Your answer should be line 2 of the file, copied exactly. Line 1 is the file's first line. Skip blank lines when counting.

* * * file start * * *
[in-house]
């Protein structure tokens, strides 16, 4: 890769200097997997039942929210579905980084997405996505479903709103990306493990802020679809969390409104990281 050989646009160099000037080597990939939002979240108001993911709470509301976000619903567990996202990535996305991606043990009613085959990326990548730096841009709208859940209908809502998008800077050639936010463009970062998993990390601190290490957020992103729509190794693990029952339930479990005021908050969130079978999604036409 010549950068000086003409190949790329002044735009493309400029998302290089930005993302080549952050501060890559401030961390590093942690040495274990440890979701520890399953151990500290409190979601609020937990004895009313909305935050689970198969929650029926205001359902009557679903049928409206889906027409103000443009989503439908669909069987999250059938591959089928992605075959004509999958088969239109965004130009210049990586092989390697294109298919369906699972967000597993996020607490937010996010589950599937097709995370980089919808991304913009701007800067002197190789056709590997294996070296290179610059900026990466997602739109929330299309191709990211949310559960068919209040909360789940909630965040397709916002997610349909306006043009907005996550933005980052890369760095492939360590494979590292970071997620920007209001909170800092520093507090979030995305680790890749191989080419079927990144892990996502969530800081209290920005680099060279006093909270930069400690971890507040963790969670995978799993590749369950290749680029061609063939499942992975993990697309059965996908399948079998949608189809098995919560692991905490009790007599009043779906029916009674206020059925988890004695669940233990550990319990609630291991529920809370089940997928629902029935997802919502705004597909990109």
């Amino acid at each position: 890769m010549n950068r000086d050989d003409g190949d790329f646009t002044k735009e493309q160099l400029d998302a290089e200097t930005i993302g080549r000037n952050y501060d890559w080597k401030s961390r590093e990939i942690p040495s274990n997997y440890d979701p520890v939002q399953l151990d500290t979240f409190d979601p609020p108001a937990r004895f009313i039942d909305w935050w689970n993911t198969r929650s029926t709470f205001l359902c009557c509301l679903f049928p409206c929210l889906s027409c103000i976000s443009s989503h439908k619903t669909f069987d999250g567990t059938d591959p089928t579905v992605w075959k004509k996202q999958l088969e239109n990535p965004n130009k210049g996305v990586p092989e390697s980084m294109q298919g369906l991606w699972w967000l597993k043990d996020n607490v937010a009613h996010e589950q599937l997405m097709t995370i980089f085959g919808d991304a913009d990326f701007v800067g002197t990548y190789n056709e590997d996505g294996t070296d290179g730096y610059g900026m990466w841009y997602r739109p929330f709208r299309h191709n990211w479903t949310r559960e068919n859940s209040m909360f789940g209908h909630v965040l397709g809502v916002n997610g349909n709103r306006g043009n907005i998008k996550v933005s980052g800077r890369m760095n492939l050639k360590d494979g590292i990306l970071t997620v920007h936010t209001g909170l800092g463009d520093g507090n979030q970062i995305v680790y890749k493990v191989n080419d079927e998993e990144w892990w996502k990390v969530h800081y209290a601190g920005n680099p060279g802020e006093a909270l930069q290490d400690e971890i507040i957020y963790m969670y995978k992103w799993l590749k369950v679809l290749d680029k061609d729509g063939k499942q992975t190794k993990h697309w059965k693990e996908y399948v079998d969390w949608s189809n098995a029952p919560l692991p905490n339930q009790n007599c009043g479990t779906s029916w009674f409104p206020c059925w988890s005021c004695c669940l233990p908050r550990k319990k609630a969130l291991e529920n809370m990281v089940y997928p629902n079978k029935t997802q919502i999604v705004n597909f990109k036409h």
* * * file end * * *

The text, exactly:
């Protein structure tokens, strides 16, 4: 890769200097997997039942929210579905980084997405996505479903709103990306493990802020679809969390409104990281 050989646009160099000037080597990939939002979240108001993911709470509301976000619903567990996202990535996305991606043990009613085959990326990548730096841009709208859940209908809502998008800077050639936010463009970062998993990390601190290490957020992103729509190794693990029952339930479990005021908050969130079978999604036409 010549950068000086003409190949790329002044735009493309400029998302290089930005993302080549952050501060890559401030961390590093942690040495274990440890979701520890399953151990500290409190979601609020937990004895009313909305935050689970198969929650029926205001359902009557679903049928409206889906027409103000443009989503439908669909069987999250059938591959089928992605075959004509999958088969239109965004130009210049990586092989390697294109298919369906699972967000597993996020607490937010996010589950599937097709995370980089919808991304913009701007800067002197190789056709590997294996070296290179610059900026990466997602739109929330299309191709990211949310559960068919209040909360789940909630965040397709916002997610349909306006043009907005996550933005980052890369760095492939360590494979590292970071997620920007209001909170800092520093507090979030995305680790890749191989080419079927990144892990996502969530800081209290920005680099060279006093909270930069400690971890507040963790969670995978799993590749369950290749680029061609063939499942992975993990697309059965996908399948079998949608189809098995919560692991905490009790007599009043779906029916009674206020059925988890004695669940233990550990319990609630291991529920809370089940997928629902029935997802919502705004597909990109």